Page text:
11 December 2020
The QBCC is in the process of auditing contractors to check compliance with their obligations in respect of payment schedules under the BIF legislation. The audit program covers both builders and trade contractors.
The focus is Category 2 licensees who have not had a moneys-owed complaint or adjudication in the past 18 months. Category 2 licensees ($3 million to $12 million annual turnover) appear from the QBCC data to have the highest proportion of moneys-owed complaints suggesting that this category is at a higher risk of failing to comply with payment schedule obligations. By focusing on licensees who have not come to the QBCC’s attention recently for payment issues, they expect to be able to ascertain the underlying rate of (non-)compliance within that cohort.
The audits will be completed by 30 April 2021 – it's expected that 200 licensees will be sent notices (out of the approximate 5,000 licensees in Category 2).
From the notices that have been sent to members to date, the documents requested include the following:
- Copies of all payment claims from subcontractors who have carried out construction work under a subcontract with the licensee between 1 July 2020 and 30 September 2020. (Note: This does not include payment claims for supply of goods only, but does include payment claims for the supply and installation of goods).
- Full written contracts relating to all payment claims received as described above;
- Copies of any payment schedules issued for the payment claims;
- Bank statements which show payment of the payment claims and/or payment schedule amounts;
- Emails, letters or other documents that show when payment schedules were sent to the claimant;
- Where written contracts relating to the payment claims do not cover all terms, any documents that show oral contract terms such as:
- names of contracted parties;
- site of work;
- type of building work;
- description of the work;
- start date;
- when work is due to be completed by; and
- details of timing for payments, including:
- how often a reference date is to occur; and
- when the due date for payment is.
- Copies of emails, letters and correspondence between the licensee and the claimant regarding any disputed payment claims.
It's not yet clear to us how the QBCC will determine whether a payment claim and/or payment schedule is valid. It's an offence not to comply with the document request by the due date (maximum penalty is 100 penalty units (approx. $13,500) and/or your licence could be suspended or cancelled. The QBCC has advised us that it will take an educative approach to the audit as long as there is no serious harm to a subcontractor discovered. It's likely to be best for you to acknowledge past mistakes and to provide some evidence that you have made changes to your system to ensure future compliance though.
We recommend that members take care with identifying what documents to provide to the QBCC. Only those that have been requested should be provided to ensure that you do not provide evidence of other non-compliances. If you're unsure of what to provide, please contact our Members Legal team who can assist you in identifying the documents to be provided and also whether you have any non-compliances before you submit the documents to the QBCC. Over the past 12 months, the QBCC have been taking action (warning notices or fines) where they have become aware (through various avenues) of licensees not having contracts for building work in writing. It's important to ensure that you always have at least the following information in writing with all head contractors and subcontractors (all the way down the contractual chain) who are carrying out building work:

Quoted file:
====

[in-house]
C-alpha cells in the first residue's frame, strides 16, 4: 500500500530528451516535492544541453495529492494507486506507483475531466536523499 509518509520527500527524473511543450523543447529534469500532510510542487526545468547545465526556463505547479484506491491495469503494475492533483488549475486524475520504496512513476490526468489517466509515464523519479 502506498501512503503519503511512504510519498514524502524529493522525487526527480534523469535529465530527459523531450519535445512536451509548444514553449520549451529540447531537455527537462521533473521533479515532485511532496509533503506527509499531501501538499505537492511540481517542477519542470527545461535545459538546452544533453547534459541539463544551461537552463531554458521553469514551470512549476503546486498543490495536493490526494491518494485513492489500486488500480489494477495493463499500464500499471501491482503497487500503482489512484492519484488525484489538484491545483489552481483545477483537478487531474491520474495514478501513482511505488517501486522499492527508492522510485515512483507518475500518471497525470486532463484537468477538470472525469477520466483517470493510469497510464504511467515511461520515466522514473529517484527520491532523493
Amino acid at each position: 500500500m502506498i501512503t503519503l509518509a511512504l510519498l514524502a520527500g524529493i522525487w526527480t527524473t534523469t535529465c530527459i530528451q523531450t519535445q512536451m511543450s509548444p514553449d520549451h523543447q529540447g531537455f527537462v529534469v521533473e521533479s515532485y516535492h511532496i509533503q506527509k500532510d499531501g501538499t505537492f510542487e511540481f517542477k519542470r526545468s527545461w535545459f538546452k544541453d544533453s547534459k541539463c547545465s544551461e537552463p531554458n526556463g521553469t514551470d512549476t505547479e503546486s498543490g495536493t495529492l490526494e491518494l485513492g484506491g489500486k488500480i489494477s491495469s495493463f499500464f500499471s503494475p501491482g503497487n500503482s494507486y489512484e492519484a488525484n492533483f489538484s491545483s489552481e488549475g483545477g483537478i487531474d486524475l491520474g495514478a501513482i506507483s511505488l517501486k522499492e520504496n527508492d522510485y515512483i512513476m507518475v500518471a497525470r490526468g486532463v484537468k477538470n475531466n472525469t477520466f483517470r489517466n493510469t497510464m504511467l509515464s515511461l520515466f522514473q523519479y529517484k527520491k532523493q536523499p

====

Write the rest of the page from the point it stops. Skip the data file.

- the scope of the building work the subject of the contract;
- when the building work is to be completed (NB: this does not need to be an actual date as long as it is able to be determined e.g. within 20 business days of access to the site being provided);
- the amount to be paid for carrying out the building work or, if appropriate, how the amount to be paid for carrying out the building work is to be worked out;
- the parties’ agreement about retention amounts and securities to be held (NB: if no retention or security applies to the contract, then this should be stated);
- the name of the building contractor who is to be contracted for the building contract;
- the licence number of the building contractor as it appears on the building contractor’s licence card; and
- the address of the land where the building work is to be carried out.
The above matters must be in writing within the contract documents:
- before work starts if the contract price is more than $10,000 including GST;
- before work is completed if the contract price is $10,000 including GST or less; and
- if the contract price is $10,000 including GST or less and because of a variation, the revised contract price is more than $10,000 including GST, before the variation work starts.
The above items can be covered in a quote and a purchase order i.e. both documents form the written contract. This is a requirement of the Queensland Building and Construction Commission Act 1991 and it is an offence not to have the above matters in writing for all contracts for building work with a maximum penalty of 80 penalty units (approx. $10k) and 4 demerit points for both parties if they are both licensees (except a principal).
Please contact our Members Legal team if you are unsure of whether your current processes for engaging your subcontractors or your clients complies with the QBCC Act.